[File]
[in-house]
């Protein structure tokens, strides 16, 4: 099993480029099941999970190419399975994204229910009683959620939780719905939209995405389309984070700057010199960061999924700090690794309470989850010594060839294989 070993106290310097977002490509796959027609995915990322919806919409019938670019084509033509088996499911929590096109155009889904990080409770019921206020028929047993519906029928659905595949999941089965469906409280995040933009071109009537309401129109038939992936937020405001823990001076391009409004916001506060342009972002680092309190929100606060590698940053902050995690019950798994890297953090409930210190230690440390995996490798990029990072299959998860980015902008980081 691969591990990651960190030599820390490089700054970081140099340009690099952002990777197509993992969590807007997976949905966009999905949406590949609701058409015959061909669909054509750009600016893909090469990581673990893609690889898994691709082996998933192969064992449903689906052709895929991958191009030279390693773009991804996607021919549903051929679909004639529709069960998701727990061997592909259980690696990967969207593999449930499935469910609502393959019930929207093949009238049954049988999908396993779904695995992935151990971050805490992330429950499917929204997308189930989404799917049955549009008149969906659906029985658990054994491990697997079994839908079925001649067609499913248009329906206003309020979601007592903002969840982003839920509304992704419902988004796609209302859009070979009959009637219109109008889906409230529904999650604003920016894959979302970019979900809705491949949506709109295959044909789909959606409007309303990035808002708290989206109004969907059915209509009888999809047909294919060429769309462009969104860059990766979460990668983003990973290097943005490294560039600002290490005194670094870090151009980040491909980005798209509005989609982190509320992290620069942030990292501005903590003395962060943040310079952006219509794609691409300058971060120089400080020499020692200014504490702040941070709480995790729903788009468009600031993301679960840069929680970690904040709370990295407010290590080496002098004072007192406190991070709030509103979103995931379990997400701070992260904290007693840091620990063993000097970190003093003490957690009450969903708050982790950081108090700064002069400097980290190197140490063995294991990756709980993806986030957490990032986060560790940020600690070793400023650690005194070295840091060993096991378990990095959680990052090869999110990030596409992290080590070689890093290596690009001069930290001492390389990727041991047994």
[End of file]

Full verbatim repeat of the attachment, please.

[in-house]
């Protein structure tokens, strides 16, 4: 099993480029099941999970190419399975994204229910009683959620939780719905939209995405389309984070700057010199960061999924700090690794309470989850010594060839294989 070993106290310097977002490509796959027609995915990322919806919409019938670019084509033509088996499911929590096109155009889904990080409770019921206020028929047993519906029928659905595949999941089965469906409280995040933009071109009537309401129109038939992936937020405001823990001076391009409004916001506060342009972002680092309190929100606060590698940053902050995690019950798994890297953090409930210190230690440390995996490798990029990072299959998860980015902008980081 691969591990990651960190030599820390490089700054970081140099340009690099952002990777197509993992969590807007997976949905966009999905949406590949609701058409015959061909669909054509750009600016893909090469990581673990893609690889898994691709082996998933192969064992449903689906052709895929991958191009030279390693773009991804996607021919549903051929679909004639529709069960998701727990061997592909259980690696990967969207593999449930499935469910609502393959019930929207093949009238049954049988999908396993779904695995992935151990971050805490992330429950499917929204997308189930989404799917049955549009008149969906659906029985658990054994491990697997079994839908079925001649067609499913248009329906206003309020979601007592903002969840982003839920509304992704419902988004796609209302859009070979009959009637219109109008889906409230529904999650604003920016894959979302970019979900809705491949949506709109295959044909789909959606409007309303990035808002708290989206109004969907059915209509009888999809047909294919060429769309462009969104860059990766979460990668983003990973290097943005490294560039600002290490005194670094870090151009980040491909980005798209509005989609982190509320992290620069942030990292501005903590003395962060943040310079952006219509794609691409300058971060120089400080020499020692200014504490702040941070709480995790729903788009468009600031993301679960840069929680970690904040709370990295407010290590080496002098004072007192406190991070709030509103979103995931379990997400701070992260904290007693840091620990063993000097970190003093003490957690009450969903708050982790950081108090700064002069400097980290190197140490063995294991990756709980993806986030957490990032986060560790940020600690070793400023650690005194070295840091060993096991378990990095959680990052090869999110990030596409992290080590070689890093290596690009001069930290001492390389990727041991047994």